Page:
Originally published in the NY Times
In the foothills of the Alps in northern Italy, Lake Como deserves its reputation as a playground for the wealthy. Virtually deserted during the winter, the wishbone-shaped lake awakens from its slumber in mid-March when glamorous crowds begin flocking to the pretty towns clustered around its midsection: Bellagio, Menaggio, Tremezzo, Varenna. But in recent years, the city of Como, on the lake’s southwestern tip, has quietly blossomed into the most interesting spot for visitors of all bank account sizes. A raft of openings has infused new life there, transforming the oft-overlooked transit hub into the lake’s new place to be seen.
- To the Lighthouse | 3:30 p.m.
Who’s afraid of heights? In Como, join the crowds clambering aboard the funicular that ascends the mountain to Brunate, a small town perched about 1,600 feet above the lake (round-trip ticket, 5.30 euros, or about $7 at $1.32 to the euro). But upon arrival, leave the visiting masses behind by continuing on foot up the treacherously steep rocky trail — less than a mile long, but what feels like the same in elevation gain — that ends at Faro Voltiano, a remote lighthouse on a nearby peak. The reward for completing the trek is blissful solitude and an unsurpassed panorama across the city and lake to neighboring Switzerland.
- Off the Wall | 6 p.m.
In late 2013, Banksy’s Como doppelgänger stepped out of the shadows by opening a street-art gallery named after his pseudonym, Mr. Savethewall. The unusual name belongs to Pierpaolo Perretta, a local businessman who shed his suit and steady salary to focus full-time on his art, created by using cardboard or similar materials that can be affixed without defacing walls. Among the provocative paintings on display is an incisive image of a young girl praying to a tablet, “Please, Holy iPad, give me back my Dad.” The affable artist is often available to explain the inspiration for his varied works, including a modern pipe design that was presented this year at the prestigious Salone Internazionale del Mobile in Milan.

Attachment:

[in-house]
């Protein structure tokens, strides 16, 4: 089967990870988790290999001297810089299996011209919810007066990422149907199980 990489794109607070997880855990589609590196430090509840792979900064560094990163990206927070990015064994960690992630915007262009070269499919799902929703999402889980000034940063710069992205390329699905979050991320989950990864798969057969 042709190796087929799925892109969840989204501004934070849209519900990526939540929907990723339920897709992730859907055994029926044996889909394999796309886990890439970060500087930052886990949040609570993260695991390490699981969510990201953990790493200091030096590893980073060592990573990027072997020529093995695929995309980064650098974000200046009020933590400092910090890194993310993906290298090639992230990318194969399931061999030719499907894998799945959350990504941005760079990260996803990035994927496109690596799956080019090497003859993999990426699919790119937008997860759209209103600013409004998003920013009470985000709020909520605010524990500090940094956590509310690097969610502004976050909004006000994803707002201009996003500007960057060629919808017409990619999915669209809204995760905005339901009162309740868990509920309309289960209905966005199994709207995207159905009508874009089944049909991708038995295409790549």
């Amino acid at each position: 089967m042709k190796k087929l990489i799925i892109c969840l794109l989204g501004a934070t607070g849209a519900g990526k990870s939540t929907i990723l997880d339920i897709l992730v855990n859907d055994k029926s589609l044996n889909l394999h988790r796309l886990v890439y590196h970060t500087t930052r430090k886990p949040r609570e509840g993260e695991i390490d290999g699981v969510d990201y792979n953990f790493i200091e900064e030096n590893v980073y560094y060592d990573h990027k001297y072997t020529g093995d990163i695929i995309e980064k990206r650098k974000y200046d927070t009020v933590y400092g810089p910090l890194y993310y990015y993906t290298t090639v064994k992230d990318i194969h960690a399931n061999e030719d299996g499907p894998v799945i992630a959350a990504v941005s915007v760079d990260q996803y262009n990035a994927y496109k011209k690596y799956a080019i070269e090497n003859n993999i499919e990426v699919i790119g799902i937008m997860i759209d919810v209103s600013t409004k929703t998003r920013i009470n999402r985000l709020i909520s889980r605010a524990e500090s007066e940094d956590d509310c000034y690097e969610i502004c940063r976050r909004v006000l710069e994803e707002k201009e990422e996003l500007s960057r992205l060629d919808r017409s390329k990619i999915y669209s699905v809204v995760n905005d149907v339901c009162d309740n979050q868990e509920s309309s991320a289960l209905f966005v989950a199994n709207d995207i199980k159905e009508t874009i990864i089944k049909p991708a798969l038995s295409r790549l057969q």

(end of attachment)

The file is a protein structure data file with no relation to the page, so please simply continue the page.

- Supper in Season | 8 p.m.
Until recently, Como had few dining options befitting the discerning Milanese who escape here on weekends. But the Market Place, a sophisticated farm-to-table restaurant that opened in 2010, has set a new standard for local cuisine. The delightful restaurant has about two dozen seats in a simple yet stylish dining room, where black-clad servers shuttle beautifully presented plates from the glass-walled kitchen. A recent primo of cuttlefish-ink tagliolini with tender shrimp and fava beans aptly underscored the restaurant’s emphasis on seasonal products. Desserts were also divine, especially an airy millefoglie with orange-scented Chantilly cream drizzled with toffee and fleur de sel. Dinner for two, about 100 euros.
- Fresh Sips | 11 p.m.
Without an invitation to a private party at a lavish lakeside villa, Lake Como’s night-life scene is limited. Your best bet in Como is the Fresco Cocktail Shop, a cozy bar with a timeworn interior (rough wood-beam ceilings, exposed-brick walls) but an inventive drinks menu that’s heavy on unusual spirits and seasonal fruit. Try the Flora, a refreshing twist on a spritz that’s made with Aperol, mint and Champagne and topped with a dollop of creamy passion-fruit foam (9 euros). Or befriend one of the nattily dressed bartenders to order off-the-menu libations like black-tea-infused whiskey, poured from a smoke-filled decanter.
- Cups and Cupolas | 9 a.m.
The cafe Cremeria Bolla, opened in 1893, is a local favorite for a morning caffeine fix in Como. Savor a superlative cappuccino at an outdoor table, a fine vantage point from which to watch the city streets spring to life. Then head to the nearby Duomo di Como, the city’s green-domed Gothic cathedral whose origins date from the late 1300s. Among the treasures inside are a collection of ancient tapestries and paintings by the Renaissance-era artist Gaudenzio Ferrari (free).
- Wardrobe Wins | 11 a.m.
Should a modish Milanese man arrive in Como without a warm sweater or dapper dinner jacket, he can find what he needs at A.Gi.Emme. This exquisitely stylish store began as a small shoe shop but has since expanded into a mini-empire with four shops around town, including locations for women and children. At the men’s shop, splurge on classics that will never go out of style, like soft cashmere cardigans, tailored wool blazers and cozy scarves that are chic antidotes to chilly lake breezes.